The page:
Speaking Volumes: Author Jane Hamilton deserves attention

Special to the HeraldJuly 13, 2014 

Born on July 13, 1957, novelist Jane Hamilton may not be as familiar to readers as she deserves to be. Compassion, guilt, regret, family relationships, the demands and constraints of gender and sexuality, and the consequences of the choices we make in life, are some of the main themes she addresses in her novels. Her fiction is also lyrically written, with sharply delineated characterizations, and is laced with humor. Both of her first two novels, "The Book of Ruth" and "A Map of the World" became Oprah Book Club selections.

Set in a small town in Illinois, "The Book of Ruth" is a bittersweet novel told in the first person by Ruth Grey, a woman with few resources and minimal family support. She seems to be a young woman with little chance for future happiness. Her widowed mother, May, saves her meager affection for Ruth's brother Matt, a math prodigy. Ruth becomes involved with and eventually marries Ruby, an emotionally disturbed man. The book, which ends on a hopeful note, has been called "a stunning testament to the human capacity for mercy, compassion and love."

"A Map of the World" is the heartbreaking novel of Howard and Alice Goodwin who, with their two young daughters, buy a dairy farm in a small Wisconsin town where they are mostly shunned as "hippies" by the community. When a young neighbor's child accidently drowns in their pond while Alice is babysitting them, the tragedy becomes the catalyst for the family's implosion. Shortly after, Alice faces an unfounded charge of child molestation against her resulting in her arrest, jailing, and a courtroom trial. The novel is a deeply affecting read with its compelling themes of guilt, surviving adversity and the power of forgiveness.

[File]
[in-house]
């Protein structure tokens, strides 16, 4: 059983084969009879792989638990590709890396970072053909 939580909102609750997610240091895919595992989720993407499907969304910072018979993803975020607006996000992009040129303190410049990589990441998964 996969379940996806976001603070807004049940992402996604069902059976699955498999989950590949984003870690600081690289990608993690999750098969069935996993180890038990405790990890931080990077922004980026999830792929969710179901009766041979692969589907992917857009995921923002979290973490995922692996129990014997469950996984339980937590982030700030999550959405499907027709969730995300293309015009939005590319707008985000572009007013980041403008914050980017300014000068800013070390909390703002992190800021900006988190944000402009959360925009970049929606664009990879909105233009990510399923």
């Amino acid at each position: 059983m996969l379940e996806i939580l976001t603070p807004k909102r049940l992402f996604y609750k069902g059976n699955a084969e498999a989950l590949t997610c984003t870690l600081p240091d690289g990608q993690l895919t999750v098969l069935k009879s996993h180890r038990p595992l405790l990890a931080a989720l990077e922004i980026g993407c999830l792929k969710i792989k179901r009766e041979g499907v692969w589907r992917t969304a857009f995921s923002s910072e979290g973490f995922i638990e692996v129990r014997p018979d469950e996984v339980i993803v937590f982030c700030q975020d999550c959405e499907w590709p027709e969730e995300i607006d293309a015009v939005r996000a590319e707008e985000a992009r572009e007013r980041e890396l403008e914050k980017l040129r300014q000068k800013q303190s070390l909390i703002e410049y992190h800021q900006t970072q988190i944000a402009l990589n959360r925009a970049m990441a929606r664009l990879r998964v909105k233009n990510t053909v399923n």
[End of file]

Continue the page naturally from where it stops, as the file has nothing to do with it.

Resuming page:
Hamilton's third novel, "The Short History of a Prince" is the story of Walter McCloud, a young gay man who has the desire to become a ballet dancer, but not enough talent to become successful. His two friends, Susan and Mitch, have already surpassed him artistically, and both he and Susan are in love with Mitch! In the meantime, his older brother, Daniel, is dying from cancer. Graced with lyrical prose, superb characterization, and the exploration of what it means to

be human in understanding ourselves and others, this poignant novel is well worth reading.

"When Madeline was Young" is an unusual family saga of the Maciver family. When a bike accident in 1943 leaves newlywed Madeline with the mental capabilities of a six year old, her husband eventually remarries but he and his new wife continue to care for Madeline in their own home, treating her like a daughter. Narrated by Mac, their son, who later learns from his cousin Buddy that his "sister" Madeline was his father's first wife, the novel examines how this tragedy affects family dynamics over the course of five decades.

If you like Jane Hamilton's books, you might also enjoy reading titles by Jane Smiley, Sue Miller, Alice Hoffman and Anne Tyler.

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